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10 Steps to getting a job through Twitter…gh-twitter.html

Some advice on using twitter to secure a job. Some of the advice is obvious, even as it probably needs to be said — i.e. remember that your tweets are public, so think before you tweet. I’ve also now signed up with Mr Tweet, which has opened my eyes that I probably link too much.

It’s intriguing to see over and over again that:

  • Celebrities use twitter
  • Tweeting celebrities often interact with followers

I wouldn’t have expected that, but maybe twitter gives celebrities the opportunity to achieve a semblance of normal human interaction. This could happen as followers on twitter are removed enough (thanks to physical distance) to keep the celebrities’ walls/bubble intact while enabling followers to remain composed (even when a famous person is interacting with them). Hmm.

4. Ask people who to follow. Poke around the people that your friends follow. One person you should definitely ask is Mr. Tweet. By following the Mr. Tweet account, you’ll get a customized recommendation list based on the people in your network. This works if you know a lot of people in your industry, but probably won’t be as good if you’re a student or you’re looking to break out of what you’re doing. That’s why I suggested Twellow first. Just don’t follow too many people, though. When I see someone following 6,000 people, I automatically think they’re trying to just gain followers to sell something or they’re a bit too much of a self promoter–because clearly you can’t listen to 6,000 people. If you’re not really listening, I don’t have much interest in speaking with you.

5. On that note, listen! Yes, that’s right. Before you go blabbing your mouth off about all your brilliant insights, listen to what the people who work in the kinds of places you want to work and who are doing what you want to do are talking about. What articles are they reading? What events are they going to? This is the pulse of the most innovative part of the community. Look up what you don’t know and make sure you’re on top of this.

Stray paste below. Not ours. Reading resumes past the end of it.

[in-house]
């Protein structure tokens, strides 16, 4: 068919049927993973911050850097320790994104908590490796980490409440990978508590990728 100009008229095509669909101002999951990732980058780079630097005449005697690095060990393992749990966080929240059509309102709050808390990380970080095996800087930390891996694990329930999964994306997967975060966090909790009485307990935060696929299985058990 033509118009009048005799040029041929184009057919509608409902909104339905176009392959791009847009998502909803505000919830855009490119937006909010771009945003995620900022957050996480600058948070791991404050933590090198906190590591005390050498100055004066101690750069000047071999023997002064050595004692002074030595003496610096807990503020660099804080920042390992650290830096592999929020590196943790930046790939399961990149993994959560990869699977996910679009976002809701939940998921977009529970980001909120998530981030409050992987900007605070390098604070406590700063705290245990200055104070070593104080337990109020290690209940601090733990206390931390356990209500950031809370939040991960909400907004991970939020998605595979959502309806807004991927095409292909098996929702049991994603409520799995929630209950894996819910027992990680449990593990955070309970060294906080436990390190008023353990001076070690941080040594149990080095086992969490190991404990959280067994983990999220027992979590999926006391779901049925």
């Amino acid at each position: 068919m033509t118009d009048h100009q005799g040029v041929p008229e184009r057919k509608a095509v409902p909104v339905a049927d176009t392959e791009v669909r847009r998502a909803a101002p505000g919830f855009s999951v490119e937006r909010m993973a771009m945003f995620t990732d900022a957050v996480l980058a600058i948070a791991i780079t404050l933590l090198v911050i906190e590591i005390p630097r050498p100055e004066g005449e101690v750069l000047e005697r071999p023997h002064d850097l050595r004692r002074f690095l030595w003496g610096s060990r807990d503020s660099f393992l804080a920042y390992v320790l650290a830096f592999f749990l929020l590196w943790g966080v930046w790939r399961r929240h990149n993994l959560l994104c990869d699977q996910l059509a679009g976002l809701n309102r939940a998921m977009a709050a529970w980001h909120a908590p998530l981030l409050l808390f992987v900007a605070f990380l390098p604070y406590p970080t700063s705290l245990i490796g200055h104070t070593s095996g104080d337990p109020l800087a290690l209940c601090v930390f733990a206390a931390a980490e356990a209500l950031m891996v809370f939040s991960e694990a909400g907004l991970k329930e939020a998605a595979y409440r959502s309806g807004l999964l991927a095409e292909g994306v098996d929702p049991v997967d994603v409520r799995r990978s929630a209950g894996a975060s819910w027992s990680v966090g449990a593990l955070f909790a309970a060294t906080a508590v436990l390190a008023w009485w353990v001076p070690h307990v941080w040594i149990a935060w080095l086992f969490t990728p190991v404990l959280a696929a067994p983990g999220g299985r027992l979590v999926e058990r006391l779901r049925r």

6. Use search creatively. Is anyone looking for someone with marketing experience? How about a product manager? Is anyone hiring?? Tweetdeck lets you create several saved searches that update live, so you can see up to the minute updates about your topics of interest. You can also feed them into a reader using RSS.

7. Cross-pollinate. Create thoughtful presentations on Slideshare about some research or thinking you did. Write blog posts about your take on what others are talking about. Create links for them on (so you know how many clicks you got) and share them on Twitter. Use creative and compelling titles like, “What you didn’t know about SEO” or “Buying drugs in the year 2020” versus boring ones like “My post about SEO” or “A presentation on the future of pharmaceuticals.”

8. Get in conversations. Ask questions directly to people, in public, about something they posted. You’d be surprised about how accessible some really high level people are on Twitter. Even celebrities seem to be pretty responsive. This is where your links to other places come in handy. When someone new responds to something I say, I generally check them out to see who they are. Don’t comment just to comment, but when you have something interesting to say or a good question, don’t be afraid to participate! One of the best ways to engage with people is to talk to the people already following you that you don’t know. They came in somehow–ask them about their jobs, their companies. Call out their interesting blog posts or things you like that their company does. It shows you’re paying attention.

(H/T Gary)

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There’s No Biz Like No Biz at Twitter! (And Will Google Swoop In Before It All Comes Crashing Down?)…-crashing-down/